Alpha Szenszor/Technion form joint venture
Alpha Szenszor and the Technion-Israel Institute of Technology have formed a joint venture for the commercialisation of advanced lung cancer diagnostics based on volatile organic compound detection from human breath. The two organisations plan to merge expertise to commercialise an economically viable, non-invasive, digital tool for the early diagnosis of lung cancer.
Alpha Szenszor is an e-nose diagnostics company based on carbon nanotube (CNT) sensor chips. The company has leveraged decades of consumer electronics integration and an extensive IP portfolio to offer direct digital detection of trace gases in low ppb concentrations using low cost, scalable, manufacturing processes. The ASI CNTnose also eliminates the need for cumbersome optical fluorescence and amplification techniques typically employed in biological testing, thus greatly reducing reagent costs and improving response time and portability.
Founded in 1912, Technion claims to be the oldest university in Israel and has an outstanding reputation in technology transfer. It has 18 academic departments and 52 research centres. Pilot laboratory and clinical studies through Technion's Laboratory for Nanomaterial-Based Devices (LNBD) have demonstrated the feasibility to diagnose and classify several diseases, including lung cancer, from exhaled breath using advanced spectrometry techniques, as well as an array of nanomaterial-based sensors, developed and patented by the same team.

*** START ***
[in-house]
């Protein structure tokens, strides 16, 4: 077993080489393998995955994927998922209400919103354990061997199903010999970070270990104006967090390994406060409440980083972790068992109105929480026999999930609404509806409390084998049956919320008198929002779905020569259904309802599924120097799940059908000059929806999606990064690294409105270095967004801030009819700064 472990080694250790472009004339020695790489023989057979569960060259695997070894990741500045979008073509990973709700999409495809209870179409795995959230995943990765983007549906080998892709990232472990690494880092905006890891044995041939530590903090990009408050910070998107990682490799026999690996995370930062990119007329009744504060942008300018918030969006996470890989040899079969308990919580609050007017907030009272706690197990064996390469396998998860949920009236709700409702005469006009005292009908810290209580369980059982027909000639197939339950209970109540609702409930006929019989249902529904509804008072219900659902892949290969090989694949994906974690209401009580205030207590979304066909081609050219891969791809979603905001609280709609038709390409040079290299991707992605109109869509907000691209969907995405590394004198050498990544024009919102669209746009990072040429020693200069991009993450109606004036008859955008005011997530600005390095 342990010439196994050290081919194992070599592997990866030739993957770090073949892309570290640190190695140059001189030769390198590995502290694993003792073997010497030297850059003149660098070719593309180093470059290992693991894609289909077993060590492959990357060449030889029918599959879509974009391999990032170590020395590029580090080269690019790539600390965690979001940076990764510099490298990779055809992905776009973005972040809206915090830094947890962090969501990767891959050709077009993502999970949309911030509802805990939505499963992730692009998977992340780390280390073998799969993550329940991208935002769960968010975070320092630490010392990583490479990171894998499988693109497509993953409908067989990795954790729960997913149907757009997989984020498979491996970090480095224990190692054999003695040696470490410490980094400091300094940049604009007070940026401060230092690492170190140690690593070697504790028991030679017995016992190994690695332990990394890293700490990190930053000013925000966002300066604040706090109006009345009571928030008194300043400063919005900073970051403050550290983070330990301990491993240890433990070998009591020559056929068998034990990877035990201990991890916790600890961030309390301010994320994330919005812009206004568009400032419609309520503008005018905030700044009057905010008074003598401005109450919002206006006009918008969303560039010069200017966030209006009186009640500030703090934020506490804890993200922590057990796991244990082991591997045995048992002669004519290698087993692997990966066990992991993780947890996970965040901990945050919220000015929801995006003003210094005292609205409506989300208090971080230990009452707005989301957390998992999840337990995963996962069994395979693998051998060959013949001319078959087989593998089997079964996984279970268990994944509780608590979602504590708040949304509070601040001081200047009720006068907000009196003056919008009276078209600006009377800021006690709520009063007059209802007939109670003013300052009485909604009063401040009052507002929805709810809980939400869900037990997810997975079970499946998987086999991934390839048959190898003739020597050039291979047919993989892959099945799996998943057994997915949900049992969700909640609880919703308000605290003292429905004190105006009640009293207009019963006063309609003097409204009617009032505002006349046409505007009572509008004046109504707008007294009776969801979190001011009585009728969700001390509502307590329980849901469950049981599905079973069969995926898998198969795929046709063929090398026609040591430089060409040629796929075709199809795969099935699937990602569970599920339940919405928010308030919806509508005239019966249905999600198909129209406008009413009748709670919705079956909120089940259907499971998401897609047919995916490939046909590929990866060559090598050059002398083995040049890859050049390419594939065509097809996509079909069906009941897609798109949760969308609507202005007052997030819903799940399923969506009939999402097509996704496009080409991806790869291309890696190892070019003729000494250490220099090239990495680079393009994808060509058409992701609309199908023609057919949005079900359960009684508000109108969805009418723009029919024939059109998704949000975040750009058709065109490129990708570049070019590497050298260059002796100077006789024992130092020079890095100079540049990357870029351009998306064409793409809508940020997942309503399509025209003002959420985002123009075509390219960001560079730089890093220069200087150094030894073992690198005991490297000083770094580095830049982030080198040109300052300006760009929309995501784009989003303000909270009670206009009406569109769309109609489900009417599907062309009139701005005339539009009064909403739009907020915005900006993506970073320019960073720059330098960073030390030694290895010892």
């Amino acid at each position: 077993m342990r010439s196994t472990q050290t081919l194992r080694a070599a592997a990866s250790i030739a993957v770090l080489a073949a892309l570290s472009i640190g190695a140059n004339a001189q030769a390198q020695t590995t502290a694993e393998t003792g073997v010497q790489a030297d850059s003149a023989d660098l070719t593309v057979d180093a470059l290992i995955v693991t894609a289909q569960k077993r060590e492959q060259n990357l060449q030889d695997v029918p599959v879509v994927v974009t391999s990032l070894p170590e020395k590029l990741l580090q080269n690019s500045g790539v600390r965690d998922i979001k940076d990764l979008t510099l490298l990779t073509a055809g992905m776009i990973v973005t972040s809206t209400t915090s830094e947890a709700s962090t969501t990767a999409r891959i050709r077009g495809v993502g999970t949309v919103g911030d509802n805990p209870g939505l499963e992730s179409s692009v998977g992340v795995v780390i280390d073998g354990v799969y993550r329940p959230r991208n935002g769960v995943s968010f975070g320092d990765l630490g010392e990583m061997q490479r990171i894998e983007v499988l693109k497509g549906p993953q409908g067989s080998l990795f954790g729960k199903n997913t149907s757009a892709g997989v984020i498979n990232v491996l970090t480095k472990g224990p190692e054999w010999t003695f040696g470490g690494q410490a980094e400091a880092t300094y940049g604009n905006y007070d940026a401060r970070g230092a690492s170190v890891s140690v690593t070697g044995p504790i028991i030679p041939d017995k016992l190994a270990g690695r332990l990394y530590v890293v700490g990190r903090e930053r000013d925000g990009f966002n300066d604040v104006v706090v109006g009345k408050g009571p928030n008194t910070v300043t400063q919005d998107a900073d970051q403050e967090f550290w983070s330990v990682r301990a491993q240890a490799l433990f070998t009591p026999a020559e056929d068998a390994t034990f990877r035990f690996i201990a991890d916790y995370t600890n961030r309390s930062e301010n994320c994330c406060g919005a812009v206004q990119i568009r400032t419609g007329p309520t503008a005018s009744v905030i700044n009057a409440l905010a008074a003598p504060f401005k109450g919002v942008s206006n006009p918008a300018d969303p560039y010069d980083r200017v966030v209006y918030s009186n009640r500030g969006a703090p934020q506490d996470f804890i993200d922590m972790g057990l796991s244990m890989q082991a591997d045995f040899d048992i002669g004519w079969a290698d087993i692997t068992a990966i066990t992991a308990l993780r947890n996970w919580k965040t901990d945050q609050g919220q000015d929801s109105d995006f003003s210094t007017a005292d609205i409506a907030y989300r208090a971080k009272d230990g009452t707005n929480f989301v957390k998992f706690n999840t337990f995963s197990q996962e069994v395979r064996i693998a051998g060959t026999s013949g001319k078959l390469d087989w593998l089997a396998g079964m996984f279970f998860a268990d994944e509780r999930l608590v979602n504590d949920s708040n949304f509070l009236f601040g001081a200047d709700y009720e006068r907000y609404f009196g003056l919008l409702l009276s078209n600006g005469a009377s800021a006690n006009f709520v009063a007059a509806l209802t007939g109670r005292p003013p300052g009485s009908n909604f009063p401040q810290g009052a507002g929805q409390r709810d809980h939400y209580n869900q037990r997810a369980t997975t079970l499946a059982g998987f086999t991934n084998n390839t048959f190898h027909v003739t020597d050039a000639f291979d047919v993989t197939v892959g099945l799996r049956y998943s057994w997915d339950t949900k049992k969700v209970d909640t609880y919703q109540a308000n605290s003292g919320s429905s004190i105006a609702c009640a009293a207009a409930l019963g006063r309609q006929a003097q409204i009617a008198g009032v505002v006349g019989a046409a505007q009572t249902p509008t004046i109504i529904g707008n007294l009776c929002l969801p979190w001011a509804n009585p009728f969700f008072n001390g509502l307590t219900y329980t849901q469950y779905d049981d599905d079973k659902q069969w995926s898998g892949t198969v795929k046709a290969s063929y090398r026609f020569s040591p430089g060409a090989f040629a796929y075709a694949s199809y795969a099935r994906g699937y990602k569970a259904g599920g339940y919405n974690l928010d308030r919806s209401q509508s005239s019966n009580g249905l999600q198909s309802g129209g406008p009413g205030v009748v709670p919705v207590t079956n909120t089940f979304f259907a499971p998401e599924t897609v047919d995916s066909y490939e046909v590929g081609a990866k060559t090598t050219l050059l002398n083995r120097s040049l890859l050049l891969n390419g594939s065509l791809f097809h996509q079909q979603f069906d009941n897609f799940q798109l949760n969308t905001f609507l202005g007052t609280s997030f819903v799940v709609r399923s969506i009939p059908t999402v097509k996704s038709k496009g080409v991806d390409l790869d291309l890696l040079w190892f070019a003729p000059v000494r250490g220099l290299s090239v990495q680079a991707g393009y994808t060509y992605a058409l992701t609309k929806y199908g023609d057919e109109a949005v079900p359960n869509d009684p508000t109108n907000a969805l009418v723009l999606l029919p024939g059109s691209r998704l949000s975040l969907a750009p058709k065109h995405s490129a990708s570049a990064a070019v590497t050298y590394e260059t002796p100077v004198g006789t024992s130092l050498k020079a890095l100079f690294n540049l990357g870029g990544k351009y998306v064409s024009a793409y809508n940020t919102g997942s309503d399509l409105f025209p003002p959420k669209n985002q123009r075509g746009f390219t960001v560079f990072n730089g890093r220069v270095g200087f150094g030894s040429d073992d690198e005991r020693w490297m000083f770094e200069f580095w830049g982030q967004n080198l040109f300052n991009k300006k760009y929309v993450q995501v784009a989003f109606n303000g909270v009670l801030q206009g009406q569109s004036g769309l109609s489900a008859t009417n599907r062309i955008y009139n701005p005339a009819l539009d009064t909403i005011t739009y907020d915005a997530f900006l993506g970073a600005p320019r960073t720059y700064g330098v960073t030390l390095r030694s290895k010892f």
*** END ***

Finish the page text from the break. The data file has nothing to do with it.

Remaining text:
According to the Centers for Disease Control and Prevention, more people with lung cancer die than any other type of cancer. In the US in 2009, 205,974 people were diagnosed with lung cancer. Business Monitor International's Burden of Disease Database estimates that the number of disability-adjusted life years (DALYs) lost to lung cancer in the US was 1.40 million in 2012, and is expected to rise by 1.3 per cent to 1.41 million in 2020. This is a big market to enter and if the joint venturecan fully develop a point-of-care diagnostic test for the detection of lung cancer, it could prove lucrative for Alpha Szenszor.